Second in my line of postings ahead. A while back I started thinking about games and campaigns that might lend themselves to the Action Cards system. I think at some point in the future I want to run a Mage: the Ascension game using it. One of the other ideas I had was running Firefly with it, especially givne how bad the actually published game system is. Here are some of my working notes (rather short):
Standard action card system-- although the names of the categories may be changed, as well as the special cards. Will have to work out the terminology for that.
Characters will choose a role—and each role will have a set of special abilities which will be accessible to the player. They will choose one (maybe two?) at the start of the game. The abilities will either be once per scene or once per session things that maybe can be activated with tag lines or drama points. I'll come back to tag lines in a minute. Special abilities should be distinct-- they should in some cases do some of the retcon stuff I was thinking about earlier. Just different variations on that.
Captain: Ability to emulate others abilities, Absolute Bluff, Still Standing,
Rogue: Find it when you need it, Coward's Sprint, Unaware Defense
Pilot: Tricky Maneuver, Something New, Fools Luck
Gunman: Strategic Plan, Trick Shot,
Weirdo: Wig Out, Avoidance, Psychic Power
Long Suffering Techie: Jury Rig, Kick It
Liaison: I Know People,
Skills-- allow redraws
Traits-- allow global bumps based on that ability (are going to want to make these a little narrower-- graceful, or example is too wide.
Taglines are quotes which players can work into their actions. If a character integrates the quote into their action effectively, they gain a free drama point (which may be spent immediately, say to activate an ability) and also a free bump to their action result.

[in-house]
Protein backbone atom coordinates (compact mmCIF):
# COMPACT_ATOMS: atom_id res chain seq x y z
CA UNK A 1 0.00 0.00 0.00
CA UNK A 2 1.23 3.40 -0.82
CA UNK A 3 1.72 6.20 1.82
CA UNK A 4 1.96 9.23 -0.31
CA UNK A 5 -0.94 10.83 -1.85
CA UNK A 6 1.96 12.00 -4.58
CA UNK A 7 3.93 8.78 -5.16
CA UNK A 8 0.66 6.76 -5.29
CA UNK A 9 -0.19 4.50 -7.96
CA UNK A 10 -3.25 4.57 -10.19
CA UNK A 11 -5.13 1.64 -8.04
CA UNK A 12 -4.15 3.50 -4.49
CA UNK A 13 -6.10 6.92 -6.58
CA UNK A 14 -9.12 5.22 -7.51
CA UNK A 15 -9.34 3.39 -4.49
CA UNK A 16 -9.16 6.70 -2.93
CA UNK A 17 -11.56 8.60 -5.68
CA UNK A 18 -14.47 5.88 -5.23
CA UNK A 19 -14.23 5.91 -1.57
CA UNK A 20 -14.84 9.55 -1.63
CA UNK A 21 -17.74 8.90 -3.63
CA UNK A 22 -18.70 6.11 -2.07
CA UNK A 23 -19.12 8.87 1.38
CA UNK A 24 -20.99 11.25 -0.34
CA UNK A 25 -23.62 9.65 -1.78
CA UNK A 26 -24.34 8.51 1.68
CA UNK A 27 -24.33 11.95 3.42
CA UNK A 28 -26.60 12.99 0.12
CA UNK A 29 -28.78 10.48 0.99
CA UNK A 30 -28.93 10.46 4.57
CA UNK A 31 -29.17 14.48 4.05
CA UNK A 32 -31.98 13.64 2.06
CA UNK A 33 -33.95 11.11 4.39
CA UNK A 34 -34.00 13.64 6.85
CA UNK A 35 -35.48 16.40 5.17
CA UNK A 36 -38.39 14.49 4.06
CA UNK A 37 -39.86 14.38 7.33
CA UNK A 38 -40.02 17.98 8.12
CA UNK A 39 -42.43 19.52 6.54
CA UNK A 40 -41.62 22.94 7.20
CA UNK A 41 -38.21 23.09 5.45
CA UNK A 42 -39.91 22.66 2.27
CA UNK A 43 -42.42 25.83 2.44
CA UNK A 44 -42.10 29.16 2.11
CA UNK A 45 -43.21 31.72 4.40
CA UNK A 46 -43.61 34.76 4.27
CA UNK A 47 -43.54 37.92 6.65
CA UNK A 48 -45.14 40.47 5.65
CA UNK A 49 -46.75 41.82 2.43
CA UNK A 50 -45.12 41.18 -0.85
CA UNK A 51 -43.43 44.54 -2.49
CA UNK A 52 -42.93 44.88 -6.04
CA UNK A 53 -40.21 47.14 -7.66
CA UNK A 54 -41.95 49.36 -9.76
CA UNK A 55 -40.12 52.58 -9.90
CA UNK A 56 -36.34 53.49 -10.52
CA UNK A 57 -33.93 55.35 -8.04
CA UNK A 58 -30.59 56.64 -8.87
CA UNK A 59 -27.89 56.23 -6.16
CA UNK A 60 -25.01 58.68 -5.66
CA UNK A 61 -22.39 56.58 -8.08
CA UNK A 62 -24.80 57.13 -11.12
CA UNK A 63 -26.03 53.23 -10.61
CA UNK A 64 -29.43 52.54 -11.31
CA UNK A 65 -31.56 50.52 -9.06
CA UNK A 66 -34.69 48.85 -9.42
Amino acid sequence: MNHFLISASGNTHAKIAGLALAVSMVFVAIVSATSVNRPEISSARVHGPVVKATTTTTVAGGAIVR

Taglines will be both player and GM generated. A player may have up to three taglines available at any one time. Taglines may be freely traded at the beginning and end of any session, but not during play. Players will be expected to generate taglines as the price of experience-- essentially a tradeoff bargain.
Who can pilot the ship?
The shared group resource and probably most important factor for the game is the group's ship. The ship is a shared resource which the various party members can contribute to. Edges can be bought for the ship, results can be purchased, certain weapon enhancements, even additional cards. Like characters, a ship may have skills, traits, and abilities.
Most ship to ship fights are run as chases. The primary person controlling the ship is the pilot. Since the ship itself represents the mechanical aspects of things, obstacle tests and such are made by the pilot. Determining the level of success is based on a pull from the ship's deck. So, for example, the pilot wants to try to break away from the enemy, we check his success there and then pull from the ship's deck to determine how far he can pull away-- like a damage check with the enemies own engines as a result. This may change-- I need to think about how this would be handled.
I'm imagining the ship would have four results-- Integrity to represent absorbing damage and handling the stress of difficult maneuvers. Combat to represent weapons and tracking systems. Engine to represent speed, take off and pushing tests. Maneuvers to represent dodge and how well the ship responds to commands.
Perhaps for actually performing tricks and maneuvers-- the pilot has to make a test but so does the ship. Need to figure out how to handle that-- with the pilot having a trumping ability?
A variation of the Operation skill system I had for my Gumshoe Spyworld! variant--
Operational skills are used to explain something that you have set up beforehand while carrying out a plan. It is not used to do something in the present, that is what General and Investigative skills are for. Instead, you use these skills to justify an existing situation. For example-- Rob is crossing through a hallway when he detects a set of guards coming his way. He says that his advance preparations told him of an accessible vent nearby which he can hide in. This is the use of his Advance Team skill (indicating someone who has found the floor plans for him). He spends one point from his Advance Team skill. Once that is used up he cannot call on that. The GM may rule that certain requests are either impossible or cost more points. At that point the player may choose to not use the skill, pay the extra points or attempt to have something more reasonable occur.
Generally players can do set ups with a good explanation and a drama point. Certain roles can also do a set up once per session for free based on their area (i.e. liaisons can have people in place). Should set-ups have a larger cost associated with them to make the role abilities more cost effective? Need to provide a condensed-- no more than ten list of kinds of retcons and examples.